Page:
Black-tailed godwits that flee the nest in Western Europe and spend their winters in Southern Europe and Africa probably learn the migration route from other birds. The migration route is therefore not instilled in their genes. This is one of the conclusions of the thesis with which Jelle Loonstra and Mo Verhoeven will – both! – be awarded a PhD from the University of Groningen on 18 December.
To discover how young black-tailed godwits determine their migration route, the researchers fostered a group of Frisian black-tailed godwits to hatch and grow up in captivity. At the beginning of migration season, they let some of the birds go free in the area from which the eggs were collected. The rest of the birds were taken to Poland, where black-tailed godwits also breed.
The ‘Frisian’ birds that had been moved seemed to follow the migration routes from Poland to Africa that other adult Polish birds also used, while the Dutch birds continued the route that other Dutch birds also took. ‘Black-tailed godwits therefore apparently “go to school”. They likely learn from other birds but perhaps also from the rest of their environment,’ explains researcher Jelle Loonstra.
Loonstra and Verhoeven carried out their research by following both chicks and full-grown birds with the help of transmitters. Minuscule transmitters were placed on the downy feathers of chicks, who could then be traced by an antenna to determine their use of the landscape and their survival. Fully grown birds were given slightly larger transmitters that could be followed by satellites across the whole world. In this way, the migration routes could be followed and the researchers were also able to look at the site fidelity of the birds – how loyal they were to their territories – in the breeding season and in the winter. This seemed to particularly be the case in winter; the birds returned to the same spots year after year.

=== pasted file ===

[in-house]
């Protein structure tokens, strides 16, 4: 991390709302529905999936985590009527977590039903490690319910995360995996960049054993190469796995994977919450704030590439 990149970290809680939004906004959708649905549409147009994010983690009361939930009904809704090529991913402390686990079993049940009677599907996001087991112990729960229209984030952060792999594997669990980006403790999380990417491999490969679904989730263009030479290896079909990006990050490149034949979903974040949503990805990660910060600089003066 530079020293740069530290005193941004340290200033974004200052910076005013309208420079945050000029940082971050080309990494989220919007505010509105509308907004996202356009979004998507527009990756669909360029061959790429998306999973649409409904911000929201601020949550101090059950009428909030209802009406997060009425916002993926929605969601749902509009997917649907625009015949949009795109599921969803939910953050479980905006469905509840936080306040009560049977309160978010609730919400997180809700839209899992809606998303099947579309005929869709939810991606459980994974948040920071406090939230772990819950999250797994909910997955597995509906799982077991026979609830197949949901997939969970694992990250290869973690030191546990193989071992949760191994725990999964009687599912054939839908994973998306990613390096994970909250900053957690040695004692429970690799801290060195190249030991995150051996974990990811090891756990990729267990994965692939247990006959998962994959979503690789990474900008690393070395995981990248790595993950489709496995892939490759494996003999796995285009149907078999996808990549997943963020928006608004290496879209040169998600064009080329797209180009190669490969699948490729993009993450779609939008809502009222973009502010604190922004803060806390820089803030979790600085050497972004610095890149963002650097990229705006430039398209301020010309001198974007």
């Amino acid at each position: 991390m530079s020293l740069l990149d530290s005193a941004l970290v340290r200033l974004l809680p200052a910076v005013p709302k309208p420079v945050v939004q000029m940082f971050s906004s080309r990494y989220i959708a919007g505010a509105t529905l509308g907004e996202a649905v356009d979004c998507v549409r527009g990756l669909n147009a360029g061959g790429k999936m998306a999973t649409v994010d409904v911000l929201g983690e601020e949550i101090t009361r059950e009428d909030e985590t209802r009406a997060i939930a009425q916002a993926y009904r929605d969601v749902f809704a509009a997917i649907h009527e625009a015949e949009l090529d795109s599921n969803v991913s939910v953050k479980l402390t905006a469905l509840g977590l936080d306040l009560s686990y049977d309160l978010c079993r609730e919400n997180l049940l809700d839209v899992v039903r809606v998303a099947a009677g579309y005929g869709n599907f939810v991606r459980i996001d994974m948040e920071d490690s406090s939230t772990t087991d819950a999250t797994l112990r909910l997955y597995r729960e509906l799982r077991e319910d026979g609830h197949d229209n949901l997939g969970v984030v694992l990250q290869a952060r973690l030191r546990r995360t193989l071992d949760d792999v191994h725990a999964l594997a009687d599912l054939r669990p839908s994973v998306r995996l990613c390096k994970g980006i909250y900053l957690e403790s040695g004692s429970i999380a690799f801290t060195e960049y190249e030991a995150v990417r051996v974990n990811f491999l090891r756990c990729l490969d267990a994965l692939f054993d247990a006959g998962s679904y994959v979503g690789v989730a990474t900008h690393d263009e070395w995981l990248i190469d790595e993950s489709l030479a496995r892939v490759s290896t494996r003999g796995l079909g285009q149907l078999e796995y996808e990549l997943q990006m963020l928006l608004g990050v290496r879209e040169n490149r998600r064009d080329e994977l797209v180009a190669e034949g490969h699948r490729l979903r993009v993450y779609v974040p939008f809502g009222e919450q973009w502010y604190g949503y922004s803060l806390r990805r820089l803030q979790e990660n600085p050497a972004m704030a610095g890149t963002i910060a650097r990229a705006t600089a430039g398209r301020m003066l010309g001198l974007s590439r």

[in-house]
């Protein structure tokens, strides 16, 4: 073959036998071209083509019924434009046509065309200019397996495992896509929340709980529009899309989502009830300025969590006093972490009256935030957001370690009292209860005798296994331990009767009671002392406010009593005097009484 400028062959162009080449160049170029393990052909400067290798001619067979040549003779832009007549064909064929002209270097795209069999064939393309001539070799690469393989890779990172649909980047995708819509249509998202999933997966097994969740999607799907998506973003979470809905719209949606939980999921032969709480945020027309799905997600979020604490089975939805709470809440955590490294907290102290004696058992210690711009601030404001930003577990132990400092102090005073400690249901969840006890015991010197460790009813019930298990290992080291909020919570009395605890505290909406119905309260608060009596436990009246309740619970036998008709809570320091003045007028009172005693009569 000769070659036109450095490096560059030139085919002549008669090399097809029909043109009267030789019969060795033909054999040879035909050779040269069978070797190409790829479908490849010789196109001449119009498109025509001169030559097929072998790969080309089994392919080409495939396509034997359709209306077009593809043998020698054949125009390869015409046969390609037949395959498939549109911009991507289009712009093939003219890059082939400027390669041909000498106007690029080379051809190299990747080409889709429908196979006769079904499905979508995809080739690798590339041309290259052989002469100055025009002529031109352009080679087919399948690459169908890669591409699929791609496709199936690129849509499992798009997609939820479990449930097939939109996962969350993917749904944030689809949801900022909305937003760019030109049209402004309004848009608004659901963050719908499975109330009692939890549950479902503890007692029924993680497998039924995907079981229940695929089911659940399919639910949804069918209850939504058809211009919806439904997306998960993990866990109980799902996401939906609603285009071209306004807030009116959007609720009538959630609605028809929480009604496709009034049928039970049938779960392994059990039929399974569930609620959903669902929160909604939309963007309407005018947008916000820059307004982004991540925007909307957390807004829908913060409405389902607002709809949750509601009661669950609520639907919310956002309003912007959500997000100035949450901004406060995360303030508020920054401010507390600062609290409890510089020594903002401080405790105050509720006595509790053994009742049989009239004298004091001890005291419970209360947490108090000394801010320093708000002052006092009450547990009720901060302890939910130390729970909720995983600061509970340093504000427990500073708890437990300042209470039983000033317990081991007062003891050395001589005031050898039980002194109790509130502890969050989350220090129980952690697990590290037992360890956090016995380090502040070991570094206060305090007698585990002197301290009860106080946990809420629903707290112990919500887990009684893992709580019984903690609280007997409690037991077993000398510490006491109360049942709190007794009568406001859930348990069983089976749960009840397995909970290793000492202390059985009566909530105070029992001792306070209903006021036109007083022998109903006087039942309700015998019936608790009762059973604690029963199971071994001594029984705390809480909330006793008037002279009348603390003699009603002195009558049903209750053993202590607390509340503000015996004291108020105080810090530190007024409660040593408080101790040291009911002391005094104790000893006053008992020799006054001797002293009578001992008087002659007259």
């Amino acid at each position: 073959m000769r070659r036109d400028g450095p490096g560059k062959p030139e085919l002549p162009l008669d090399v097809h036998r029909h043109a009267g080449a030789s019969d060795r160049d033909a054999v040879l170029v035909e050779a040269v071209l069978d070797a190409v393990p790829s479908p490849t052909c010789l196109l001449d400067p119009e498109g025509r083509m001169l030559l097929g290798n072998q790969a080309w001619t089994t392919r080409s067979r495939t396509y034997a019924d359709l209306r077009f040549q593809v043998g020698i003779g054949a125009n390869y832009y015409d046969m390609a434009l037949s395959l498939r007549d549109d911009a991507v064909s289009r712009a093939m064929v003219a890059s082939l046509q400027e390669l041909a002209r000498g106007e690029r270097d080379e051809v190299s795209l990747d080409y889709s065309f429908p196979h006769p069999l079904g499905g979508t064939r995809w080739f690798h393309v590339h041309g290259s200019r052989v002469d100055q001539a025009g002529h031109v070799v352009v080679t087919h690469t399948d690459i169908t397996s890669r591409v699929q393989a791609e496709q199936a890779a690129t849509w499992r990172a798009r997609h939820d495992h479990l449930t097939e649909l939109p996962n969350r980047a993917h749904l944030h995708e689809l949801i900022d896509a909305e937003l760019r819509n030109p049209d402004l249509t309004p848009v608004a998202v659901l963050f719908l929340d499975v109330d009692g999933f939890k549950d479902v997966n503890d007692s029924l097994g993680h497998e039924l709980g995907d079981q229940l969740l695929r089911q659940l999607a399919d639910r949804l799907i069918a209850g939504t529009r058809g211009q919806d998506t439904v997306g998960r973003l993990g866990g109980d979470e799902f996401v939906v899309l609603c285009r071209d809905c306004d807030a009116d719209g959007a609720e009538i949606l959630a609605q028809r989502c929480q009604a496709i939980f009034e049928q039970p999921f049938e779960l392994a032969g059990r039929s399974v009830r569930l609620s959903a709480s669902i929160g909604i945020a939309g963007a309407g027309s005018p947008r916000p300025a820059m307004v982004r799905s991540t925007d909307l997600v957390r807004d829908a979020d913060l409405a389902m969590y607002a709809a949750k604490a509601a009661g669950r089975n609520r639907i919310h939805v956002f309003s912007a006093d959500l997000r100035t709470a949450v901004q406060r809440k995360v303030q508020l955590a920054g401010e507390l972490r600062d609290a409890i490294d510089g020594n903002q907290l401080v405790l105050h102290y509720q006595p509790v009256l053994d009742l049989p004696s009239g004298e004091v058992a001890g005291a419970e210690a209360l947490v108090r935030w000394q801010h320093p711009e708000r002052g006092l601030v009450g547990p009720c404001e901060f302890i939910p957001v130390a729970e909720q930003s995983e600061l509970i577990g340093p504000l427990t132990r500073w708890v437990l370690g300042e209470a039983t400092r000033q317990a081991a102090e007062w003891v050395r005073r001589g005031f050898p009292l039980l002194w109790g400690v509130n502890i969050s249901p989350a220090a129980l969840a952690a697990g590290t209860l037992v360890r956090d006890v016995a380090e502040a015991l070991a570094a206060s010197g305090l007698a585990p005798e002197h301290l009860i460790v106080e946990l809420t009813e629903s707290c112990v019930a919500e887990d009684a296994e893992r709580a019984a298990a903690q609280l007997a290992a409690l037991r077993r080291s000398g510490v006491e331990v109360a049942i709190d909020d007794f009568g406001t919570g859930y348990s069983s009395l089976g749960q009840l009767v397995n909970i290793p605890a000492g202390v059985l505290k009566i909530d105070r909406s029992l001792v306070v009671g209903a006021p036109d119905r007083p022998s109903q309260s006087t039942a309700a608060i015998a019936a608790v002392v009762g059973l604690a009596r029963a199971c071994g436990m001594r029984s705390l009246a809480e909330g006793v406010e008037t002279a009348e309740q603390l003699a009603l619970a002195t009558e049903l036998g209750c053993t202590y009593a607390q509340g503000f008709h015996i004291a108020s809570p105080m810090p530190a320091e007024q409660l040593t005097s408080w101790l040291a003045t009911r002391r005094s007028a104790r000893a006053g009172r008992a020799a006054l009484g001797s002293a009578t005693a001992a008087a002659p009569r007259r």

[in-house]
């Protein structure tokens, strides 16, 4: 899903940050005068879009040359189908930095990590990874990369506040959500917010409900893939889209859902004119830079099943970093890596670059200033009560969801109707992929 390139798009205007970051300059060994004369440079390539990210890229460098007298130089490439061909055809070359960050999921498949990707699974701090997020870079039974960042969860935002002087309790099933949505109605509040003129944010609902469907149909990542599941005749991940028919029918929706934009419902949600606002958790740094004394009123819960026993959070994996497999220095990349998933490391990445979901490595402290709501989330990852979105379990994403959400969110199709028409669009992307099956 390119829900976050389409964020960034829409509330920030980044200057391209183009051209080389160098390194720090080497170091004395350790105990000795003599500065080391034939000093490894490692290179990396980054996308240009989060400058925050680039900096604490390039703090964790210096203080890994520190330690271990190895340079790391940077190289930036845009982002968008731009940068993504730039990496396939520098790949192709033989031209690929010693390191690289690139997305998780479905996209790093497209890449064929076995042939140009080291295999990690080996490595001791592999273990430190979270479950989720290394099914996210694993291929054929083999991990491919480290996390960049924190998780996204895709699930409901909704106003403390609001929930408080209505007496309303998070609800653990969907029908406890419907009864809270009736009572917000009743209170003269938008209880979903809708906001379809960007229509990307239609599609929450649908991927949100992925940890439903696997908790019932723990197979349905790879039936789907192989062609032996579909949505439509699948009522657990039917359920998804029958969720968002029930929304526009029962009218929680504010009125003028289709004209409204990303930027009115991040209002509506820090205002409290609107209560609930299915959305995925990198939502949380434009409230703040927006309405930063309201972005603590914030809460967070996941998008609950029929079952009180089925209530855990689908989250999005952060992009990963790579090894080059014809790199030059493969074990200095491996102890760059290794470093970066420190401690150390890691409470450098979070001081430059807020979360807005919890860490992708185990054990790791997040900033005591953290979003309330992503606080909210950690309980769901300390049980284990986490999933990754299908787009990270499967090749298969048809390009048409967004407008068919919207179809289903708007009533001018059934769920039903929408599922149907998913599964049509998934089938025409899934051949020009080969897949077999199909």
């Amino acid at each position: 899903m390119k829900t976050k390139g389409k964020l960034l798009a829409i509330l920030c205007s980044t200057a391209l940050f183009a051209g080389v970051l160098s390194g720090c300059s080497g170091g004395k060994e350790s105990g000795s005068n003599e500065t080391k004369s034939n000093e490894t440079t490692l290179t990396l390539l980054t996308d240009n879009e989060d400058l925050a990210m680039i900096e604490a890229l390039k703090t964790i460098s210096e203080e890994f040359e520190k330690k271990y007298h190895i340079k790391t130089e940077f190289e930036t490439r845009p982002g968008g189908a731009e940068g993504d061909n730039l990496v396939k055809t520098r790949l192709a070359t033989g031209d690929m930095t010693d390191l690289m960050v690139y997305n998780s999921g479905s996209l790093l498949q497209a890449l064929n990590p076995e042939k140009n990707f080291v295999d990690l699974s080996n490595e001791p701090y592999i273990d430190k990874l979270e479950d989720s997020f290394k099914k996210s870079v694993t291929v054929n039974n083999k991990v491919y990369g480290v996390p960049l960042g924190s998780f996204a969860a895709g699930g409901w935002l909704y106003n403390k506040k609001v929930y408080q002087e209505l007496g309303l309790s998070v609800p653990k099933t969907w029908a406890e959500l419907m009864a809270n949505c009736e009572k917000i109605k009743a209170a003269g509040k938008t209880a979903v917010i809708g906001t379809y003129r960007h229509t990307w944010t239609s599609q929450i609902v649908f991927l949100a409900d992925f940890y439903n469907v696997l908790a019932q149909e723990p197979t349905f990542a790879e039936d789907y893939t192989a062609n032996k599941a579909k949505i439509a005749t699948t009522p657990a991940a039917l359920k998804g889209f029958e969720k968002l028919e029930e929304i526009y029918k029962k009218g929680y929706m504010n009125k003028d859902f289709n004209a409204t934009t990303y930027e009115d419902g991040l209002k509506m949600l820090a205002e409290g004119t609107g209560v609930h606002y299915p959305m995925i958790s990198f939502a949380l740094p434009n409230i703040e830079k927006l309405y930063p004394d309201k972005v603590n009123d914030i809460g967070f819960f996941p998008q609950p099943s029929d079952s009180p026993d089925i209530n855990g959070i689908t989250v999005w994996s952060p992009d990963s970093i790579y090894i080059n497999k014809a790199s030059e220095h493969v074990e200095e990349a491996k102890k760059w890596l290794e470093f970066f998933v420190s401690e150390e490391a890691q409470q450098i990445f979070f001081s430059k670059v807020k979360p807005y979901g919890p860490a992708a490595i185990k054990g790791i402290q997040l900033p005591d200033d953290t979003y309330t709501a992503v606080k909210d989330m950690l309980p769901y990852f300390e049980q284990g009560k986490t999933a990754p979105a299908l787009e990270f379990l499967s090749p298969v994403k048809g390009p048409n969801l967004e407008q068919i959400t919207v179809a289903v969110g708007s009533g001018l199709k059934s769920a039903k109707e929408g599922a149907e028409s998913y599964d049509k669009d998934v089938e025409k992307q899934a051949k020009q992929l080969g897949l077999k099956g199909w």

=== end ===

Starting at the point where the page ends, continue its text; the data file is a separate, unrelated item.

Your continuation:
Verhoeven and Loonstra carried out their research in Southwest Friesland, where the causes of the demise of wading birds is being studied by other researchers. ‘Through our research, we are making the biological puzzle of the black-tailed godwit a little more understandable. To this end, for example, we also looked at the differences in the survival rate between male and female birds,’ explains Verhoeven.
Verhoeven continues: ‘If you want to protect these and other waders better, you need to understand this type of information regarding the demographics and migration behaviour of the birds. Our research also shows that when studying a species, you really need to start at day 0 of their life. Only then can you begin to understand the differences that arise later on.’ ‘This research also contributes in a direct sense to the protection of waders,’ thinks Loonstra. ‘Protection starts with knowledge and fascination. Knowing how the migration patterns of these birds work absolutely contributes to the fascination for wading birds!’
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